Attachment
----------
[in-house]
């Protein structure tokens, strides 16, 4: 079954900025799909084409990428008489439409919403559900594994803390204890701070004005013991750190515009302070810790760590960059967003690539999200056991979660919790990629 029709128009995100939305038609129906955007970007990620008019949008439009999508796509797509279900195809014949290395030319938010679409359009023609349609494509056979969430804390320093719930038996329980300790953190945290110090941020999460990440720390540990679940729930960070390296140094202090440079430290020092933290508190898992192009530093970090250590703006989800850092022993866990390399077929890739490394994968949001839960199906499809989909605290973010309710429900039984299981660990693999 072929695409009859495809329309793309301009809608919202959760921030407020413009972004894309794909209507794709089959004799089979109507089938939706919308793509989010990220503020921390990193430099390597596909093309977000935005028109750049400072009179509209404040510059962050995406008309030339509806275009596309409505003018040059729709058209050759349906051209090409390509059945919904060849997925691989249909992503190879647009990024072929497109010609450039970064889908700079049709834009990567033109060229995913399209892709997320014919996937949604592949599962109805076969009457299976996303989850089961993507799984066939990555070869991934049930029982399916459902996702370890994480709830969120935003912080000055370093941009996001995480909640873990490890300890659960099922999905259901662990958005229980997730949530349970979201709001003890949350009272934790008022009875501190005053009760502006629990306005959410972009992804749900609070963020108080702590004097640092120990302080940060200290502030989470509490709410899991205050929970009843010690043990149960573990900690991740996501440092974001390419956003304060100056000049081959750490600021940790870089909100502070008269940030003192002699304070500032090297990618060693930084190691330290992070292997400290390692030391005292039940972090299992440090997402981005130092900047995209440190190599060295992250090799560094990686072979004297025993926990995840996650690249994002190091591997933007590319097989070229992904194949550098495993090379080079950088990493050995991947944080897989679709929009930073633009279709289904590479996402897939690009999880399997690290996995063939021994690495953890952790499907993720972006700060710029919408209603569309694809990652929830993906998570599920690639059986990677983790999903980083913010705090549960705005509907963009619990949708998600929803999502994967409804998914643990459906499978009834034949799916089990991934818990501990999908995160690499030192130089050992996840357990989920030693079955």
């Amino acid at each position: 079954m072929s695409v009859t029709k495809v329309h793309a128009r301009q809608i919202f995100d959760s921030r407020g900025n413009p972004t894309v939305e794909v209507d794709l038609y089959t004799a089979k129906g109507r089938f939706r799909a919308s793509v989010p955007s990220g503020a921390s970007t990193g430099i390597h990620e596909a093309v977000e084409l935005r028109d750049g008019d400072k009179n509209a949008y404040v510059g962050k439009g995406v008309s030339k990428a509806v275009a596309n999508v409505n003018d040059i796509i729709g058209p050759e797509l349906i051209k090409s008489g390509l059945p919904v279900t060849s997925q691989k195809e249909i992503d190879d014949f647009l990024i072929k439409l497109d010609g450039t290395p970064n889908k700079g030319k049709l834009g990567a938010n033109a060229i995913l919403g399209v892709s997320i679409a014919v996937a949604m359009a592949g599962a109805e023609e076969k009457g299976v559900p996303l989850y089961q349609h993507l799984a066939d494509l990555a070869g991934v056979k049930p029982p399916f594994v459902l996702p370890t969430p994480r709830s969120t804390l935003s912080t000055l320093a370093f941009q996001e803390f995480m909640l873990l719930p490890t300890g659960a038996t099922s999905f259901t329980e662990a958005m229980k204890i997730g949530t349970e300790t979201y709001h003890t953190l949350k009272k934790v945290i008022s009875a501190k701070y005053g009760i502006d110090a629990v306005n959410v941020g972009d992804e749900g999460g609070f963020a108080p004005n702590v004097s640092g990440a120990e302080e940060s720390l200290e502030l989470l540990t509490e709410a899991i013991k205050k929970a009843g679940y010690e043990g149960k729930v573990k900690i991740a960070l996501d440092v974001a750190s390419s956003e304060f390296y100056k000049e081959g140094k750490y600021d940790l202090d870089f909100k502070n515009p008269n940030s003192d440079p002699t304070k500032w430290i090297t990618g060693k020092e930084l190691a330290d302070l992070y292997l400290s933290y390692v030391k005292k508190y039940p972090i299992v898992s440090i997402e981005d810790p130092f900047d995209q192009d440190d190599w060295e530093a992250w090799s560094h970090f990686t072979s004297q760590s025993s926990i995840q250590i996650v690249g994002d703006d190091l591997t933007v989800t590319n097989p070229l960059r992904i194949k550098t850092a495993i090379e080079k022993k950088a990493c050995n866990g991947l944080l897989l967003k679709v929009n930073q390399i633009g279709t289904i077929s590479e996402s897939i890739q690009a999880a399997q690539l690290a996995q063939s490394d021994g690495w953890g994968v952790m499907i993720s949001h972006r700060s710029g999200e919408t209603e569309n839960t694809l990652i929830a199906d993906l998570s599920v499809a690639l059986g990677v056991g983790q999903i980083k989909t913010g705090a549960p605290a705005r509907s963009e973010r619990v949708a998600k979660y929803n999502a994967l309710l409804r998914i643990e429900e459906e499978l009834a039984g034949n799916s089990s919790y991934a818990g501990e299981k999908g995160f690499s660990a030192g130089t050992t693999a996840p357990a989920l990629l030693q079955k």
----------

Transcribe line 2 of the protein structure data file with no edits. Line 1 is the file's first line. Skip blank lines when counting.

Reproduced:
């Protein structure tokens, strides 16, 4: 079954900025799909084409990428008489439409919403559900594994803390204890701070004005013991750190515009302070810790760590960059967003690539999200056991979660919790990629 029709128009995100939305038609129906955007970007990620008019949008439009999508796509797509279900195809014949290395030319938010679409359009023609349609494509056979969430804390320093719930038996329980300790953190945290110090941020999460990440720390540990679940729930960070390296140094202090440079430290020092933290508190898992192009530093970090250590703006989800850092022993866990390399077929890739490394994968949001839960199906499809989909605290973010309710429900039984299981660990693999 072929695409009859495809329309793309301009809608919202959760921030407020413009972004894309794909209507794709089959004799089979109507089938939706919308793509989010990220503020921390990193430099390597596909093309977000935005028109750049400072009179509209404040510059962050995406008309030339509806275009596309409505003018040059729709058209050759349906051209090409390509059945919904060849997925691989249909992503190879647009990024072929497109010609450039970064889908700079049709834009990567033109060229995913399209892709997320014919996937949604592949599962109805076969009457299976996303989850089961993507799984066939990555070869991934049930029982399916459902996702370890994480709830969120935003912080000055370093941009996001995480909640873990490890300890659960099922999905259901662990958005229980997730949530349970979201709001003890949350009272934790008022009875501190005053009760502006629990306005959410972009992804749900609070963020108080702590004097640092120990302080940060200290502030989470509490709410899991205050929970009843010690043990149960573990900690991740996501440092974001390419956003304060100056000049081959750490600021940790870089909100502070008269940030003192002699304070500032090297990618060693930084190691330290992070292997400290390692030391005292039940972090299992440090997402981005130092900047995209440190190599060295992250090799560094990686072979004297025993926990995840996650690249994002190091591997933007590319097989070229992904194949550098495993090379080079950088990493050995991947944080897989679709929009930073633009279709289904590479996402897939690009999880399997690290996995063939021994690495953890952790499907993720972006700060710029919408209603569309694809990652929830993906998570599920690639059986990677983790999903980083913010705090549960705005509907963009619990949708998600929803999502994967409804998914643990459906499978009834034949799916089990991934818990501990999908995160690499030192130089050992996840357990989920030693079955």